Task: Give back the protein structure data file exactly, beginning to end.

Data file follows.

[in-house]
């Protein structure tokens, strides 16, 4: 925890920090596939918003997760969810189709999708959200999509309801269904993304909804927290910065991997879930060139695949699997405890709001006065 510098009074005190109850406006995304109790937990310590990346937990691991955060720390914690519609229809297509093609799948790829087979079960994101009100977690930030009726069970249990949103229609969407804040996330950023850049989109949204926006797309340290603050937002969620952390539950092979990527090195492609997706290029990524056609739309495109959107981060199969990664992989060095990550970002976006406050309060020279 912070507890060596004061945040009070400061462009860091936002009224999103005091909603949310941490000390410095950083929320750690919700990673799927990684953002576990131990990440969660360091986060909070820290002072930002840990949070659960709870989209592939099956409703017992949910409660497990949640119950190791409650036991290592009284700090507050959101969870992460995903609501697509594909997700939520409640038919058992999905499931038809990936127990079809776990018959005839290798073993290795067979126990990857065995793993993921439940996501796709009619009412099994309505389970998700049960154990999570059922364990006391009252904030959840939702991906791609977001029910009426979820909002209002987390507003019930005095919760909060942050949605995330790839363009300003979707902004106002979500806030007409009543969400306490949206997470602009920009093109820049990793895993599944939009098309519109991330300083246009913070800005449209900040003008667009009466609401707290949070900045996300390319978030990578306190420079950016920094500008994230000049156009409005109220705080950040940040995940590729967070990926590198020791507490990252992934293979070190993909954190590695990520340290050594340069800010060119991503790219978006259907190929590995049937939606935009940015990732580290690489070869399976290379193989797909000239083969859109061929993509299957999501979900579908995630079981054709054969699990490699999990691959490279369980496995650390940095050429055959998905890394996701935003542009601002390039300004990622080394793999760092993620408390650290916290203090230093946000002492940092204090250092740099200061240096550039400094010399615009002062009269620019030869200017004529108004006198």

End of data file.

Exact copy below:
[in-house]
């Protein structure tokens, strides 16, 4: 925890920090596939918003997760969810189709999708959200999509309801269904993304909804927290910065991997879930060139695949699997405890709001006065 510098009074005190109850406006995304109790937990310590990346937990691991955060720390914690519609229809297509093609799948790829087979079960994101009100977690930030009726069970249990949103229609969407804040996330950023850049989109949204926006797309340290603050937002969620952390539950092979990527090195492609997706290029990524056609739309495109959107981060199969990664992989060095990550970002976006406050309060020279 912070507890060596004061945040009070400061462009860091936002009224999103005091909603949310941490000390410095950083929320750690919700990673799927990684953002576990131990990440969660360091986060909070820290002072930002840990949070659960709870989209592939099956409703017992949910409660497990949640119950190791409650036991290592009284700090507050959101969870992460995903609501697509594909997700939520409640038919058992999905499931038809990936127990079809776990018959005839290798073993290795067979126990990857065995793993993921439940996501796709009619009412099994309505389970998700049960154990999570059922364990006391009252904030959840939702991906791609977001029910009426979820909002209002987390507003019930005095919760909060942050949605995330790839363009300003979707902004106002979500806030007409009543969400306490949206997470602009920009093109820049990793895993599944939009098309519109991330300083246009913070800005449209900040003008667009009466609401707290949070900045996300390319978030990578306190420079950016920094500008994230000049156009409005109220705080950040940040995940590729967070990926590198020791507490990252992934293979070190993909954190590695990520340290050594340069800010060119991503790219978006259907190929590995049937939606935009940015990732580290690489070869399976290379193989797909000239083969859109061929993509299957999501979900579908995630079981054709054969699990490699999990691959490279369980496995650390940095050429055959998905890394996701935003542009601002390039300004990622080394793999760092993620408390650290916290203090230093946000002492940092204090250092740099200061240096550039400094010399615009002062009269620019030869200017004529108004006198």